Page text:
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The contents of this report reflect the views of the author(s), who is responsible for the facts and the accuracy of the data presented herein. The contents do not necessarily reflect the official views or policies of the Virginia Department of Transportation, the Commonwealth Transportation Board, or the Federal Highway Administration. This report does not constitute a standard, specification, or regulation. Any inclusion of manufacturer names, trade names, or trademarks is for identification purposes only and is not to be considered an endorsement.

Title:

Development of an Improved Capability for Predicting the Response of Highway Bridges: Final Report
Authors:
Wallace T. McKeel, Jr.
Year: 1986
VTRC No.: 86-R45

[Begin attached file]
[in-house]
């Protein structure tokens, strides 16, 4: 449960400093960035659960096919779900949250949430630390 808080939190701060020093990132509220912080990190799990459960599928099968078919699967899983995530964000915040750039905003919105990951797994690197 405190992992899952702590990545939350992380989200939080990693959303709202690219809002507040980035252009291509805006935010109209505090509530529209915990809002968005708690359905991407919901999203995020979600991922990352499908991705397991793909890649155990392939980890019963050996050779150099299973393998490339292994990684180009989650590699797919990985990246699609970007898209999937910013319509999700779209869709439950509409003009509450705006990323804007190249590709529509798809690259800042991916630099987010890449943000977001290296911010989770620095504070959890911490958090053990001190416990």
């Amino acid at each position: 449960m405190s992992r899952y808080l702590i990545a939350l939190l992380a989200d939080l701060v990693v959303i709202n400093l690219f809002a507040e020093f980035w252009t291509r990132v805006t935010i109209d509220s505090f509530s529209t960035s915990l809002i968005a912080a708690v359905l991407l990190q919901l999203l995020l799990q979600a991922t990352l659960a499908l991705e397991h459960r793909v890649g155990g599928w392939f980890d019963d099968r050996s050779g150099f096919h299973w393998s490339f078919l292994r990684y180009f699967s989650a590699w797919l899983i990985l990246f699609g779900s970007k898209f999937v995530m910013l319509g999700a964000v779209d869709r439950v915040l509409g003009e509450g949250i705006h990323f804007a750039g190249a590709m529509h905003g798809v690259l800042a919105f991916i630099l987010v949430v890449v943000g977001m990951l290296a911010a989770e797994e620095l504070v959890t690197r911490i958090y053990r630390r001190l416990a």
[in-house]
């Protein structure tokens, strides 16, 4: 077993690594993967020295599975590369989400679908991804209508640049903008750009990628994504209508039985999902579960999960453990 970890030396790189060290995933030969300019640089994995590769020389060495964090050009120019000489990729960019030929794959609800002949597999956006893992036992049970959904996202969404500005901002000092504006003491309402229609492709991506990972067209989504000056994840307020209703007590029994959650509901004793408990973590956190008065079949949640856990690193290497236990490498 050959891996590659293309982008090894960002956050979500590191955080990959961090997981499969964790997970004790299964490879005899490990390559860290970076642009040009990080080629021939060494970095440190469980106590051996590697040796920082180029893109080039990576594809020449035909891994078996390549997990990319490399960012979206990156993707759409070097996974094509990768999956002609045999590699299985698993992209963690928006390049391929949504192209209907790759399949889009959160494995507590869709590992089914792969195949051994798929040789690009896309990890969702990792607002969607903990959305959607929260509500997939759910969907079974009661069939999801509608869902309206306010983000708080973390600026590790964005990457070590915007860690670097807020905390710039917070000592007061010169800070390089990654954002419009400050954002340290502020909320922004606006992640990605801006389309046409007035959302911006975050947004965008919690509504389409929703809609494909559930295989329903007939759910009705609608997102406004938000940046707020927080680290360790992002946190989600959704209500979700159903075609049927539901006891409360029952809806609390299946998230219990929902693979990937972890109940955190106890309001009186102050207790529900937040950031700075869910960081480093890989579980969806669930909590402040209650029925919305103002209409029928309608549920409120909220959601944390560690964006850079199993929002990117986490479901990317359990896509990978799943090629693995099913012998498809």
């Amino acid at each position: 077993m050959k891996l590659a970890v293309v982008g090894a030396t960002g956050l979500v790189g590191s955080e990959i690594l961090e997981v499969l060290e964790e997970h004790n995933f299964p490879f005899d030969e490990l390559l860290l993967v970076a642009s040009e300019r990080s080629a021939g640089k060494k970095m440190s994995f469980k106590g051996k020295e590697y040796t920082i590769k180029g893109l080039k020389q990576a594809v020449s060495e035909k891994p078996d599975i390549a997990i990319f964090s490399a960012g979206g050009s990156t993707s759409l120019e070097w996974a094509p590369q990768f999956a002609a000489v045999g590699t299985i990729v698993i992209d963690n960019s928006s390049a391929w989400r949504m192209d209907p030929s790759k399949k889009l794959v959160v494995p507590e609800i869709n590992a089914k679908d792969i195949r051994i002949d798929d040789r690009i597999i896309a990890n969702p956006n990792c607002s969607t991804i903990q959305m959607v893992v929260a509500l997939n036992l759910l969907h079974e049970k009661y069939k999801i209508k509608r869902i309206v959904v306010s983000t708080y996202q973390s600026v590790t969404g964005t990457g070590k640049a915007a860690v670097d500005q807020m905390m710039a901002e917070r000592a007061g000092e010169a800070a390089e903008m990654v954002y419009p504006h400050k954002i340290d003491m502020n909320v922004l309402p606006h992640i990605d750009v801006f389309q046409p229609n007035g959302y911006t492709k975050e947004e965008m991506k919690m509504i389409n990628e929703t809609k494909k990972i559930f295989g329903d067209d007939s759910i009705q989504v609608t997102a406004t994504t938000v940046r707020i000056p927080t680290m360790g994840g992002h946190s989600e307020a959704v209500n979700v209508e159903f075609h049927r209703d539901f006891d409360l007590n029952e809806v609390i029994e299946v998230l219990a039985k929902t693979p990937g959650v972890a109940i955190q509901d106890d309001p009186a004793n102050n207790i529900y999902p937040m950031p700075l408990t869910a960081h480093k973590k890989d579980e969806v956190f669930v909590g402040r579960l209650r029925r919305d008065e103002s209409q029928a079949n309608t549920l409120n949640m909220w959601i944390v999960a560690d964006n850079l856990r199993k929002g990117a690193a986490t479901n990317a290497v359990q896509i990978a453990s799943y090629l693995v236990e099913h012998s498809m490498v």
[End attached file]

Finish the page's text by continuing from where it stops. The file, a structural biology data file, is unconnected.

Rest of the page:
Abstract: This study compared experimental and analytical stress and deflection response of a simply-supported highway bridge as measured from a field test and as predicted from a finite-element analysis. The field test was conducted on one span of a six-span highway bridge in Virginia using a loaded dump truck as the applied loading. Deflection and strain measurements were recorded at the quarter point and midspan of two adjacent spans with the test vehicle in various positions. A finite-element model of the bridge was then developed in which the bridge deck was represented using quadrilateral shell elements and the girders were represented by beam elements. Two different versions of the finite element model were utilized, one assuming simply-supported ends, and one in which continuity was included. Nodes were located such that stresses and deflections in the finite-element model could be predicted at locations corresponding to those where experimental data was recorded. It was found that the measured response and predicted response from the finite element model with simply-supported boundaries did not compare favorably. Differences on the order of 50% or more were typical. Experimental data from the field test had, however, indicated a degree of restraint at the supports corresponding to approximately 10% fixity. When this degree of restraint was included in the finite element model of the bridge, comparison between measured and predicted response improved markedly. In fact, the difference between measured and predicted deflections were generally less than 5%. Comparison of measured and predicted stresses indicated somewhat larger differences although the agreement was still satisfactory. Results of this study indicate that the overall response of a relatively simple bridge structure can be satisfactorily predicted from rationally developed finite element models. In the formulation of these models, however, considerable attention should be devoted to a realistic representation of the longitudinal and transverse stiffness and particularly to the support conditions of the structure.